Thai Mahseer – Tor tambroides – Thai Fish Species

Species: Tor tambroides.

Common names: Greater Brook Carp, Thai Mahseer. Thai Name: Pla Wien.

Thai MahseerDistribution: South East Asia. There are reported catches from Malaysia, Thailand, Sumatra, Java and also Borneo, and Myanmar (Burma).

Habitat: The species inhabits both clear rivers and lakes. Preferring clear well oxygenated, running water and dark environments. Mature individuals migrate upstream in the bigger rivers and spawn with the monsoon rains.

When Thai Mahseer are small they have a gold, brown color, when they reach about 1 / 2 kg, they will get a dark longitudinal stripe on the side which decreases as they grow larger. They become brown to green in body and covered with large thick scales. Powerful jaws with protrusive and very fleshy lips adapted for taking food from the bottom. Like other types of the carp family they are omnivorous eating not only algae, crustaceans, insects, frogs, and other fish and also fruit that fall from trees overhead.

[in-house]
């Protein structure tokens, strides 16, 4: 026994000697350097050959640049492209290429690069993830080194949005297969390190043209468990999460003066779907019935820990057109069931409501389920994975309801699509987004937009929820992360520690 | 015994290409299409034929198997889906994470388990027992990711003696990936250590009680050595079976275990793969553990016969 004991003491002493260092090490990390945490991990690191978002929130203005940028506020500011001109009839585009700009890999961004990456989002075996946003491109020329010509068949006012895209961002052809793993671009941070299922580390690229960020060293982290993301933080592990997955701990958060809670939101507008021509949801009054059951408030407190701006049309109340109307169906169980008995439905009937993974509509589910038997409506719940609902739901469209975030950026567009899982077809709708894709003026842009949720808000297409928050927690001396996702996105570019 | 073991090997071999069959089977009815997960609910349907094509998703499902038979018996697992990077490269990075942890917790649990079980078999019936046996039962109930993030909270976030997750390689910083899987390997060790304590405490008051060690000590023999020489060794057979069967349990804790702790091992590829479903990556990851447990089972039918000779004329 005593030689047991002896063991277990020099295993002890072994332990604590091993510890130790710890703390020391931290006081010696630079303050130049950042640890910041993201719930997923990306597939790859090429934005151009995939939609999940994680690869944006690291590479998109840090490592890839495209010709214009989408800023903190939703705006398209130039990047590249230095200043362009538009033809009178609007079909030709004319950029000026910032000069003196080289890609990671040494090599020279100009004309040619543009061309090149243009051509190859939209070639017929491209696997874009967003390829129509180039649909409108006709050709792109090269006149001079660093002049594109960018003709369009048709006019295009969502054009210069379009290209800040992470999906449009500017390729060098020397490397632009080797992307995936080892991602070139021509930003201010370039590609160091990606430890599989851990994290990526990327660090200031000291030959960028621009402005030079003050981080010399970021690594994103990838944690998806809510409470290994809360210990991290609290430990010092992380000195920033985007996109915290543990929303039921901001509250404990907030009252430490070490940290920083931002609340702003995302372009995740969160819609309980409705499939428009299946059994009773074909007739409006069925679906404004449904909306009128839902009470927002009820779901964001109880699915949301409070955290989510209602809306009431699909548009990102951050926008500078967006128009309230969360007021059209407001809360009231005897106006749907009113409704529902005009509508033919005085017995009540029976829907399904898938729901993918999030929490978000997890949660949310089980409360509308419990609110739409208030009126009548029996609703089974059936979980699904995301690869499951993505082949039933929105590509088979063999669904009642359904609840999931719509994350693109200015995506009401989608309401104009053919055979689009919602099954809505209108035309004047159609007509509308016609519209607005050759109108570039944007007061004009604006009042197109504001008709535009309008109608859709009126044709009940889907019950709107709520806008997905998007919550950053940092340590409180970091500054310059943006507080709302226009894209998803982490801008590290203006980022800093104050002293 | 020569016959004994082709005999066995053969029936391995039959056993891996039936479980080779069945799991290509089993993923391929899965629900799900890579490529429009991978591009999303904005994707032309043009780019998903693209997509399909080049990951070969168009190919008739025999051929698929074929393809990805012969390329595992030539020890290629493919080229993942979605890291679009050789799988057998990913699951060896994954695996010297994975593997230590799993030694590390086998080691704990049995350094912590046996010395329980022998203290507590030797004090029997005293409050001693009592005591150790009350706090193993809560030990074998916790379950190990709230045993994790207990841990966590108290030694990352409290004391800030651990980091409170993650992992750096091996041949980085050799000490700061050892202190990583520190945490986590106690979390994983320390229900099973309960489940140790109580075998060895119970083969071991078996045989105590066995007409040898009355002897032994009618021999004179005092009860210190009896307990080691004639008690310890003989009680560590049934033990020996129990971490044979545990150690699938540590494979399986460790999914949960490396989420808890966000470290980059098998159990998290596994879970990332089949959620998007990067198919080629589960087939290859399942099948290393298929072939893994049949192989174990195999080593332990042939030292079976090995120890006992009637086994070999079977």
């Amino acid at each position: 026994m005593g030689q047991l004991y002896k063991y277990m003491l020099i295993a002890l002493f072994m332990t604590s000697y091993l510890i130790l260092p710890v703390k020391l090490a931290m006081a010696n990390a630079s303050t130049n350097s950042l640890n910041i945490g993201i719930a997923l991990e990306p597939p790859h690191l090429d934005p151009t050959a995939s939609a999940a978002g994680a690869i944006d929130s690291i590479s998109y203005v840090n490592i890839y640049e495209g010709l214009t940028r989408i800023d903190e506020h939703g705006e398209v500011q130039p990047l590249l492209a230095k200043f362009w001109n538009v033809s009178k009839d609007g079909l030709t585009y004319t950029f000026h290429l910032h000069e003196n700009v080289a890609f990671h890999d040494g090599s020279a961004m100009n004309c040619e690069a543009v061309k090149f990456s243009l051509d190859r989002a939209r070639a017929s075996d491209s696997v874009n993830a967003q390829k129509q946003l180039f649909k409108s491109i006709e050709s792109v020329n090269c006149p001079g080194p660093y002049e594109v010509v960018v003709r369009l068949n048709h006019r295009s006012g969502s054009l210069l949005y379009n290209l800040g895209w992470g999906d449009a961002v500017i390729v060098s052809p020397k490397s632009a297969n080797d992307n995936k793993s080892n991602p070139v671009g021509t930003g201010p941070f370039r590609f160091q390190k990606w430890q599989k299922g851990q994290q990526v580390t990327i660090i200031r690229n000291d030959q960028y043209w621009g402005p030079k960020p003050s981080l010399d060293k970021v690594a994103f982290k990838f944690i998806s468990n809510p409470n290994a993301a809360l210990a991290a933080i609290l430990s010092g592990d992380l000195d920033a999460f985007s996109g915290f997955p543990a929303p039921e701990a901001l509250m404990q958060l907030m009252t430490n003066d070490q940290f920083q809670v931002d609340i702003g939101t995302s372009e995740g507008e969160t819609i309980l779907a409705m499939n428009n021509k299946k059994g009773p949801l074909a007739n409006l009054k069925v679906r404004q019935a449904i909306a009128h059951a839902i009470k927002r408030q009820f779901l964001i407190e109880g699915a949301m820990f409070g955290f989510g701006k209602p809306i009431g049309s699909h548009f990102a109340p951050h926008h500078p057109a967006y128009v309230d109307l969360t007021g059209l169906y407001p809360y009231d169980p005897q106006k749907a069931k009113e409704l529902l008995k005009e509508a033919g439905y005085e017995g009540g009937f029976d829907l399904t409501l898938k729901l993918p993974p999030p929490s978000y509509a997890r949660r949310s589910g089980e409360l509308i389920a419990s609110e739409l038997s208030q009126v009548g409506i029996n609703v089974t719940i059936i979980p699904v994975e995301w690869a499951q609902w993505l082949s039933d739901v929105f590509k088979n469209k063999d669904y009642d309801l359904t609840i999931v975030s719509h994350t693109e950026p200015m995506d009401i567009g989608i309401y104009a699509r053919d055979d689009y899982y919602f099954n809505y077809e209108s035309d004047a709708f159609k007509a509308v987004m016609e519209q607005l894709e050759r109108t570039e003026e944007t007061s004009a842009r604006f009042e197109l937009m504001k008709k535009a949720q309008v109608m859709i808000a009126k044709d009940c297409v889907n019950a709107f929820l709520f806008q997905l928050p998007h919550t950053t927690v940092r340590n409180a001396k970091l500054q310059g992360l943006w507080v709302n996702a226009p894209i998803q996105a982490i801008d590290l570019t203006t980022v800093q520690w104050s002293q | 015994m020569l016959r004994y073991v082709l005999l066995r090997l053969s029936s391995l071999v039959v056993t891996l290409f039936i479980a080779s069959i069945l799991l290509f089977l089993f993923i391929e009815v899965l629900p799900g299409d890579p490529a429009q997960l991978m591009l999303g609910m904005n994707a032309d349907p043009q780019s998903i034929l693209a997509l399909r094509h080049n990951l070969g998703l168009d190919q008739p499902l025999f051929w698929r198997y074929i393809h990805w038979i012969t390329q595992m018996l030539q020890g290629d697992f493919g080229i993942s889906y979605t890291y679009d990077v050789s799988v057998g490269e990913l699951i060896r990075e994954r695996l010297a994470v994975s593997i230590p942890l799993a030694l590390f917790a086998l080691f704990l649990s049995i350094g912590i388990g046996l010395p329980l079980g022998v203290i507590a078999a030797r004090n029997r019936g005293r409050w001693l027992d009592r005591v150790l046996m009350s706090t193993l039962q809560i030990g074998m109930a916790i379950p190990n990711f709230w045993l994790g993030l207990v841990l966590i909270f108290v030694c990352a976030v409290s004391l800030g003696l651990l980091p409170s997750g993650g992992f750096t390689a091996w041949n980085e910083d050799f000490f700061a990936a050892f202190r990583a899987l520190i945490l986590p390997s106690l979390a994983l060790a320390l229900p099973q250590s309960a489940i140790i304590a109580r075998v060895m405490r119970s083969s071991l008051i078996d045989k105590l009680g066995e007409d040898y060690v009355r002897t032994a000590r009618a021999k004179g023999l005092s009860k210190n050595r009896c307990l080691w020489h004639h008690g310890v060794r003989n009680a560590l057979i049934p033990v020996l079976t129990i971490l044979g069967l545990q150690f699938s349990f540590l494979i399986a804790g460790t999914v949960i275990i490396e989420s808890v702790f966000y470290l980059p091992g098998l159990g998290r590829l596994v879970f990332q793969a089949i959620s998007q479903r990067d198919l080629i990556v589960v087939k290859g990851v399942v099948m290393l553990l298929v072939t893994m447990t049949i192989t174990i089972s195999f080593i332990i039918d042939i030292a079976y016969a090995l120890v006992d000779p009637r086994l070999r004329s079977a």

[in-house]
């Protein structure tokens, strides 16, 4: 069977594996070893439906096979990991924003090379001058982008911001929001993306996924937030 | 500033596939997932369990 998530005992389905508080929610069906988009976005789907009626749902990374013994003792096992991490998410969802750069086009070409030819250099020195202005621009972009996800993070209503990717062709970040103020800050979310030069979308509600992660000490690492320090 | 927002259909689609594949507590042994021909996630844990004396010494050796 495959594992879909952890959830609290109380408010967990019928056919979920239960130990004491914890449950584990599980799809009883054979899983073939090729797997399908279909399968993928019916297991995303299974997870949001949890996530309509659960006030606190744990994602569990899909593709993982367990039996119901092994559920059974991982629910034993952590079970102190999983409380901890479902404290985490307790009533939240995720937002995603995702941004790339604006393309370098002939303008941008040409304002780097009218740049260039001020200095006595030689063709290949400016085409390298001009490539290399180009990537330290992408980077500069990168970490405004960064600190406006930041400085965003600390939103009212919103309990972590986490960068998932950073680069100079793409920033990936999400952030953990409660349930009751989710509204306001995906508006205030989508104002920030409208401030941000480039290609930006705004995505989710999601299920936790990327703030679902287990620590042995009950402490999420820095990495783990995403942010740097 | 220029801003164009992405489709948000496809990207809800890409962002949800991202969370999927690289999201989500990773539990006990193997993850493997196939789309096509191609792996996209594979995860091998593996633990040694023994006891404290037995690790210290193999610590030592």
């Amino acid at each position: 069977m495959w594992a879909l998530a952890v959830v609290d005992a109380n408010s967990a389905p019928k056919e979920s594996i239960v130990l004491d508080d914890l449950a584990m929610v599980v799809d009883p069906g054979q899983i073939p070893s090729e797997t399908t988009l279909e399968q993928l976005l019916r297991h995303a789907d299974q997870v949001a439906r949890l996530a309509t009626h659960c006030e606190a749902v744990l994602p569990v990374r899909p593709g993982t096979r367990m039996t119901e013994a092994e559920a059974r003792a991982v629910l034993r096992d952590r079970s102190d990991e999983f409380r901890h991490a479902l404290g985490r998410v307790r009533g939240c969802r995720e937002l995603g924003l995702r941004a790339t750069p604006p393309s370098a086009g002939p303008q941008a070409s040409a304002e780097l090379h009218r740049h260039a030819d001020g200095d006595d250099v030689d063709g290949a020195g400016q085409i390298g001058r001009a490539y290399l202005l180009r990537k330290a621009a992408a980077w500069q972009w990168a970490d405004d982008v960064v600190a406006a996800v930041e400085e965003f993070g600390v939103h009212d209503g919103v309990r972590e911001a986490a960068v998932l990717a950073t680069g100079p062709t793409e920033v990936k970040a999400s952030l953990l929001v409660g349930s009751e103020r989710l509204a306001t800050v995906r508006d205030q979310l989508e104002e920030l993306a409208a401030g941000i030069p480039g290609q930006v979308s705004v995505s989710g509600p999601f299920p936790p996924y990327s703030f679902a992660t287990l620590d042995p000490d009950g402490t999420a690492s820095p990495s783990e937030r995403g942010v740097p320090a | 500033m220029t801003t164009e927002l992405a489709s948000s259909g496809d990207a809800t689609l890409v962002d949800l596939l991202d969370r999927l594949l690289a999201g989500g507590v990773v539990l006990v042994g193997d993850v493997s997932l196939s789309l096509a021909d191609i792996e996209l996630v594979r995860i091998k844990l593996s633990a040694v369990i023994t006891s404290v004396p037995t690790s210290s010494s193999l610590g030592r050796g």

Thai Mahseer are an outstanding game fish

They are one of the fiercest fighting freshwater game fish in existence. Pound for pound it has unparalleled strength and endurance. They are hard hitting and fight like tigers when hooked, using the rocks, rapids and the currents of the flowing jungle rivers, to their advantage.

Size: can grow up to more than 100 cm in length and 20 kg, + in weight. The present world record for Thai Mahseer is 12 kg.

Fishing method: Lure fishing can be highly effective, lures like Rapala wobblers, spinner like Mepps or Wibrax and also spoons with swapped for strong split rings and hooks are ideal. Plugs that imitate the local baitfish will increase your chances of a take. It is also a fish that will take flies. They will take nymphs, streamers and also dry flies. Mahseer fly fishing is a newly developed type of fly fishing in Thailand. To target the hard fighting Thai Mahseer on fly is challenging for the fly fishermen. One of the biggest challenges is not to spook this shy and reclusive predator.

Sexing: There is no visible difference between the sexes, except that the female is larger than the male.

Source: WikipediaFishbase

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